- The Oxford Handbook of Postwar European History
- List of Illustrations
- List of Abbreviations
- List of Contributors
- List of Contributors
- Editor's Introduction: Postwar Europe as History
- Corporatism and the Social Democratic Moment: The Postwar Settlement, 1945–1973
- Interwar, War, Postwar: Was there a Zero Hour in 1945?
- East, West, and the Return of ‘Central’: Borders Drawn and Redrawn
- Spectres of Europe: Europe's Past, Present, and Future
- Europe and its Others: Is there a European Identity?
- Ethnic Cleansing
- Responding to ‘Order Without Life’? Living Under Communism
- The Spectre of Americanization: Western Europe in the American Century
- Immigration and Asylum: Challenges to European Identities and Citizenship
- Gendering Europe, Europeanizing Gender: The Politics of Difference in a Global Era
- 1968: Europe in Technicolour
- Making Postwar Communism
- Europe's Cold War
- The Western European Welfare State Beyond Christian and Social Democratic Ideology
- The Truth About Friendship Treaties: Behind The Iron Curtain
- A Continent Bristling With Arms: Continuity and Change In Western European Security Policies After the Second World War
- <i>‘Les Trente Glorieuses’</i>: From the Marshall Plan to the Oil Crisis
- European Integration: The Rescue of the Nation State?
- A Restructured Economy: From the Oil Crisis to the Financial Crisis, 1973–2009
- Veblen Redivivus: Leisure and Excessin Europe
- ‘Gentlemen, you are Mad!’: Mutual Assured Destruction and Cold War Culture
- What was National Stalinism?
- Colonial Fantasies Shattered
- After the Fear was Over? What Came After Dictatorships in Spain, Greece, and Portugal
- What Comes After Communism?
- Brothers, Strangers and Enemies: Ethno-Nationalism and the Demise of Communist Yugoslavia
- The Countryside: Towards a Theme Park?
- Heritage and the Reconceptualization of the Postwar European City
- The Postcolonial Condition
- Postwar Art, Architecture, and Design
- Science and Technology in Postwar Europe
- Images of Europe, European Images: Postwar European Cinema and Television Culture
- Intellectuals and Nazism
- The Great Patriotic War in Soviet and Post-Soviet Collective Memory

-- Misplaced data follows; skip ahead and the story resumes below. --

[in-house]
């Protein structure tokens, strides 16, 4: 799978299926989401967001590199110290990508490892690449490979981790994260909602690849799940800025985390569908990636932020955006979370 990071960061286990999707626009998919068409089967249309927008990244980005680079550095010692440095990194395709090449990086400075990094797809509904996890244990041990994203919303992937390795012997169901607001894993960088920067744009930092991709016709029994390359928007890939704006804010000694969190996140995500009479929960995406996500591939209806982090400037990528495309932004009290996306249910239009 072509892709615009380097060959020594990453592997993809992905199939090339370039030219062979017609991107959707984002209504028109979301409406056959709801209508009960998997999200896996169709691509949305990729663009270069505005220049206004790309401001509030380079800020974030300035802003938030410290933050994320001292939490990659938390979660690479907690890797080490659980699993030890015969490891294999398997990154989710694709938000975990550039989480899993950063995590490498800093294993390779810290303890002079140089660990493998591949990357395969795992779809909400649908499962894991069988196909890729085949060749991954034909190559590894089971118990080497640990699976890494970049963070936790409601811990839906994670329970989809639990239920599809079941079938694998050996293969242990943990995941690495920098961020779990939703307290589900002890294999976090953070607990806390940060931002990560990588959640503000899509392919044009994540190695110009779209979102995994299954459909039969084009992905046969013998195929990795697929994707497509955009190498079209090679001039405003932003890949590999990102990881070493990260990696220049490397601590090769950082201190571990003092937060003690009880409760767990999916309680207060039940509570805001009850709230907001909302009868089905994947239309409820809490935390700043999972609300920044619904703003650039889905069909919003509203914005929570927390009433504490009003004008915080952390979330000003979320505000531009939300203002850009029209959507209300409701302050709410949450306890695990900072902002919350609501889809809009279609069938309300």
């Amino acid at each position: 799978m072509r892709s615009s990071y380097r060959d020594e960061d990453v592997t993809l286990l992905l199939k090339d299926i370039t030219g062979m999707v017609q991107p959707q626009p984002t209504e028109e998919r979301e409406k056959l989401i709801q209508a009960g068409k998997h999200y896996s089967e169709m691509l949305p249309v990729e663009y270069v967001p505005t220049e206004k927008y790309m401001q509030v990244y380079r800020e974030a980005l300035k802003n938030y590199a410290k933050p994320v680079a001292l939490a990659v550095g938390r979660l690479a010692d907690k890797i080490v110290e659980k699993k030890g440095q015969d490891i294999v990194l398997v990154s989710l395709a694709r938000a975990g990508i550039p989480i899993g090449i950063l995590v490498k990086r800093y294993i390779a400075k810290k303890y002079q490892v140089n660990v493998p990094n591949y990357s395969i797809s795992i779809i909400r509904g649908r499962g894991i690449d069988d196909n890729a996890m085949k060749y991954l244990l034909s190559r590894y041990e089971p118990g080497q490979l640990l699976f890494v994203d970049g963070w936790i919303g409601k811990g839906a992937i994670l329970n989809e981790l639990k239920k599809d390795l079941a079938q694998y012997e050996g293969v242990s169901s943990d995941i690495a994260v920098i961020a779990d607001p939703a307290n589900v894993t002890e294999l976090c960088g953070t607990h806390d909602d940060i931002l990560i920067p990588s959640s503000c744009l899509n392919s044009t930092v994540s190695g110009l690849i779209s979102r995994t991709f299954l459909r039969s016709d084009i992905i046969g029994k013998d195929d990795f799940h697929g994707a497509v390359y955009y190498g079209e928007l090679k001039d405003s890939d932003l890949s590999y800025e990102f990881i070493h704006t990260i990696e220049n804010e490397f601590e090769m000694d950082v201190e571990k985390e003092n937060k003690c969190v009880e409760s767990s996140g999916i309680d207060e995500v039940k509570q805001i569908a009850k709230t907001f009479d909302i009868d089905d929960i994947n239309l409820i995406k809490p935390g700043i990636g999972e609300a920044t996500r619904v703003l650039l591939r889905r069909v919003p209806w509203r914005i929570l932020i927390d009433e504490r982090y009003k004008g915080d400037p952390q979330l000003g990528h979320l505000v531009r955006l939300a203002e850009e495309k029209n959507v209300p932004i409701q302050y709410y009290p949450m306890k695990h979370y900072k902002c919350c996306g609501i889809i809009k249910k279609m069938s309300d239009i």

- Memory Wars in the ‘New Europe’
Abstract and Keywords
As a political variety within Leninism, different from what is usually called national communism, national Stalinism systematically opposed any form of liberalisation, let alone democratisation. Reactionary and self-centered, it valued autarky and exclusiveness. The fundamental values of such a regime are political voluntarism, sectarianism, radicalism, cult of hierarchy and authority, scorn for parliamentary democracy, and constitutionalism. This article first analyses the origins and the model for national Stalinism, and then looks at four cases amongst Eastern European countries in the post-Stalin era: Romania, Albania, Bulgaria, and Poland. In contrast to Nikolai Lenin, for Joseph Stalin, the complete, irreversible victory of socialism in Russia was not contingent upon the success of proletarian revolutions in the West.
Vladimir Tismaneanu is Professor of Politics at University of Maryland, College Park and President of the Scientific Council of the Institute for the Investigation of Communism Crimes and the Memory of the Romanian Exile (Romania). Most recently, he edited the volume Promises of 1968: Crisis, Illusion, and Utopia (2010). Among his books are Reinventing Politics: Eastern Europe from Stalin to Havel (1992, paperback with a new epilogue, 1993); Fantasies of Salvation: Nationalism, Democracy, and Myth in Post-Communist Europe (1998); Stalinism for All Seasons: a Political History of Romanian Communism (2003). His next book, The Devil in History: Lessons of the 20th Century, is forthcoming with University of California Press.
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